The essay by Gunther Kronenbitter investigates the war planning of Helmut von Moltke the younger and Franz Conrad von Hotzendorf, the German and Austrian general staff chiefs. Both men agreed that the impact of a large scale continental war would have devastating repercussions on European civilisation for decades. They also recognised the unpredictability of the outcome of such a conflict. Yet precisely because they were trapped by their understanding of national and personal duty, they prepared for a war which they thought would inevitably be a disaster for Europe and for their countries. Whilst neither chief had the authority to initiate a war, their narrow understanding of military security subjected European peace to an enormous structural burden. In other words, although developments in armaments policy and in strategic planning did serve to endanger peace, they did not so destabilise the international order as to make war unavoidable.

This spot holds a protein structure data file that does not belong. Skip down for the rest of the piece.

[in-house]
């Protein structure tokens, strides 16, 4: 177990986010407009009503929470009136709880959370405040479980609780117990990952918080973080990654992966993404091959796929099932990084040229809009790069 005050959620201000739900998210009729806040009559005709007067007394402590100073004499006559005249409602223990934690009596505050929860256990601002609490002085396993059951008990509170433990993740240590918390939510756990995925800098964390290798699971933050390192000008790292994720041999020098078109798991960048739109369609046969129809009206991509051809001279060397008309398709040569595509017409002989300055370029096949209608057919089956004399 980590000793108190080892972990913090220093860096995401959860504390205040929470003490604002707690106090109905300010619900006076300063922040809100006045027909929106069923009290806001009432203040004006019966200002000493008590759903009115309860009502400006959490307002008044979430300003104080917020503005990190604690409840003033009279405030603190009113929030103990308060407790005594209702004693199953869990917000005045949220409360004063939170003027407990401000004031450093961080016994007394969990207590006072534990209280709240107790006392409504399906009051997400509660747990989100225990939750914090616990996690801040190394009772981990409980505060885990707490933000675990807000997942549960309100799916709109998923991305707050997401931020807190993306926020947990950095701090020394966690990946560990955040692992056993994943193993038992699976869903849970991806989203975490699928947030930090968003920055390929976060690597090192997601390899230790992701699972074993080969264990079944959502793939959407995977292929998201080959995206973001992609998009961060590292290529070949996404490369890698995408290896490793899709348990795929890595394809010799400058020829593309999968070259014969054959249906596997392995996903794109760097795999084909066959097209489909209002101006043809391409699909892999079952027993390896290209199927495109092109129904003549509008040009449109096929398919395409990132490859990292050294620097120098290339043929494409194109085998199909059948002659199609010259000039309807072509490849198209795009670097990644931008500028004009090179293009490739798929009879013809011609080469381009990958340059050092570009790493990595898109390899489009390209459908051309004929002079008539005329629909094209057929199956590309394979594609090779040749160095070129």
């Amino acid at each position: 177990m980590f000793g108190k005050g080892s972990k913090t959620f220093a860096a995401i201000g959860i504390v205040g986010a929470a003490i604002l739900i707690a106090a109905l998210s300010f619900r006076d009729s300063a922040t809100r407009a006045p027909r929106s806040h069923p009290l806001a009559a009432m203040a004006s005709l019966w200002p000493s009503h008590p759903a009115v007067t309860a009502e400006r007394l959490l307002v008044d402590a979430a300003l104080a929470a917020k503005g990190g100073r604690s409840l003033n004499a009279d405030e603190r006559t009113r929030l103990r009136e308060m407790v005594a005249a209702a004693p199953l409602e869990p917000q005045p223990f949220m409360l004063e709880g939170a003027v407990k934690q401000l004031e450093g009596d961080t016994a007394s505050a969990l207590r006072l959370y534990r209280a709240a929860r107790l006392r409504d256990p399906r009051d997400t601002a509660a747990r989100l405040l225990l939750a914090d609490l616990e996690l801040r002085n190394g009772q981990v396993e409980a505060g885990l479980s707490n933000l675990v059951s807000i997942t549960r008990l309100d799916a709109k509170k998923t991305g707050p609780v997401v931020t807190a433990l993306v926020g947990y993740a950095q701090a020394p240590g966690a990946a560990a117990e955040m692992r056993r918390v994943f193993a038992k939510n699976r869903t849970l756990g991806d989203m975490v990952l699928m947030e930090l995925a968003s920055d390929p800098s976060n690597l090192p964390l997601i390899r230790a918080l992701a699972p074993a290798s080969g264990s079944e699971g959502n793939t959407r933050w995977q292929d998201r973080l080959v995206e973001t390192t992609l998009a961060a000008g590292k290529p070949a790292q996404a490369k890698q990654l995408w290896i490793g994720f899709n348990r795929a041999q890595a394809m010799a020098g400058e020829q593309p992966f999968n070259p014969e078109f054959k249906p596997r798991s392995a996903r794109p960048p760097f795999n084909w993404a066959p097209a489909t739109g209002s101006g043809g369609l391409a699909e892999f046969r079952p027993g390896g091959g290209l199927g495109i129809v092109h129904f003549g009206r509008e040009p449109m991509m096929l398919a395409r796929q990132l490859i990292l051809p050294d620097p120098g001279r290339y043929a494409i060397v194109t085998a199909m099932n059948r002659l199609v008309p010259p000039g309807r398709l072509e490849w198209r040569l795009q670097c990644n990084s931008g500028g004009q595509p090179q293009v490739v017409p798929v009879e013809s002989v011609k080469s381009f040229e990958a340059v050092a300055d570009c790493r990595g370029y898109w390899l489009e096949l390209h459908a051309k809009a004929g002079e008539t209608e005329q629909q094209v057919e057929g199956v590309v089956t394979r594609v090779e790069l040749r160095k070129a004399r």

Holger Afflerbach addresses the central themes of the volume by analysing the expectations about war current among the European governments of 1914. His basic contention is that, if contemporaries had really believed war to be unavoidable, then everyone would have expected that after Sarajevo events would lead quickly to the outbreak of hostilities. But in fact the opposite was true. The elites of the era did not believe that a Great War was probable and they were completely surprised by its outbreak. The notion that nobody would risk such a devastating catastrophe was all the more widely accepted because of the highly developed system of deterrence of the day. Afflerbach therefore denies that European societies of the day expected a cataclysm, contrary to the thoughts of earlier historians. He also discusses the various military leaders who dreamed of a great European war out of self-indulgent motives, but he suggests that even they believed that such a war was both improbable and liable to be immensely destructive. However, the danger in this situation was that some statesmen were so confident that a Great War was impossible that they planned their actions without the necessary caution. The war was therefore improbable because it went against the tides of that time. The actual outbreak of war was even a consequence of the misplaced confidence that peace was secure.